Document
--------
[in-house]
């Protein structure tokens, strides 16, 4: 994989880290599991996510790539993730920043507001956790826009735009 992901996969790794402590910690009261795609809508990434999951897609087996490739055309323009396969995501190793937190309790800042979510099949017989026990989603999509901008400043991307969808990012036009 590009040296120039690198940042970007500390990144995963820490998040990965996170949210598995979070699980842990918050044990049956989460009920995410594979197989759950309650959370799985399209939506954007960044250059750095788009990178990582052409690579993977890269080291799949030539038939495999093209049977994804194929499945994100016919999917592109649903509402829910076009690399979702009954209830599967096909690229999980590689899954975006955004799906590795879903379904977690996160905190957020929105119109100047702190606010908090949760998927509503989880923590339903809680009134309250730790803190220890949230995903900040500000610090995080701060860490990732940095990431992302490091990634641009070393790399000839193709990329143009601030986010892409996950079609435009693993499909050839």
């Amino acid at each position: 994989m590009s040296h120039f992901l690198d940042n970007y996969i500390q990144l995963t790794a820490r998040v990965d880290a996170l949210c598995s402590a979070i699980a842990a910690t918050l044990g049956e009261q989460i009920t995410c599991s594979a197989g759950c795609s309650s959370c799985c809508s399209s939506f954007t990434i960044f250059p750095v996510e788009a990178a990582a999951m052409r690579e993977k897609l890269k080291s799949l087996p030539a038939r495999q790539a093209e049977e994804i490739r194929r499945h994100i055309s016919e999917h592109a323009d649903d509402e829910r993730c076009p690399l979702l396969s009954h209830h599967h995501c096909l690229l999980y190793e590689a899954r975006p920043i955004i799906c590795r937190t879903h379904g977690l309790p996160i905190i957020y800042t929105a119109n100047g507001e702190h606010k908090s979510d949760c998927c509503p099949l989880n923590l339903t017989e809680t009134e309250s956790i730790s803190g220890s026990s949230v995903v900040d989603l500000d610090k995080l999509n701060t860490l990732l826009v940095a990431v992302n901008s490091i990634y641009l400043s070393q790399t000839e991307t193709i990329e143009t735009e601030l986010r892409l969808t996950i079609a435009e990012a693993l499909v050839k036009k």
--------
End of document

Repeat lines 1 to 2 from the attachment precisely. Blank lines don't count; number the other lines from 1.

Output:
[in-house]
């Protein structure tokens, strides 16, 4: 994989880290599991996510790539993730920043507001956790826009735009 992901996969790794402590910690009261795609809508990434999951897609087996490739055309323009396969995501190793937190309790800042979510099949017989026990989603999509901008400043991307969808990012036009 590009040296120039690198940042970007500390990144995963820490998040990965996170949210598995979070699980842990918050044990049956989460009920995410594979197989759950309650959370799985399209939506954007960044250059750095788009990178990582052409690579993977890269080291799949030539038939495999093209049977994804194929499945994100016919999917592109649903509402829910076009690399979702009954209830599967096909690229999980590689899954975006955004799906590795879903379904977690996160905190957020929105119109100047702190606010908090949760998927509503989880923590339903809680009134309250730790803190220890949230995903900040500000610090995080701060860490990732940095990431992302490091990634641009070393790399000839193709990329143009601030986010892409996950079609435009693993499909050839």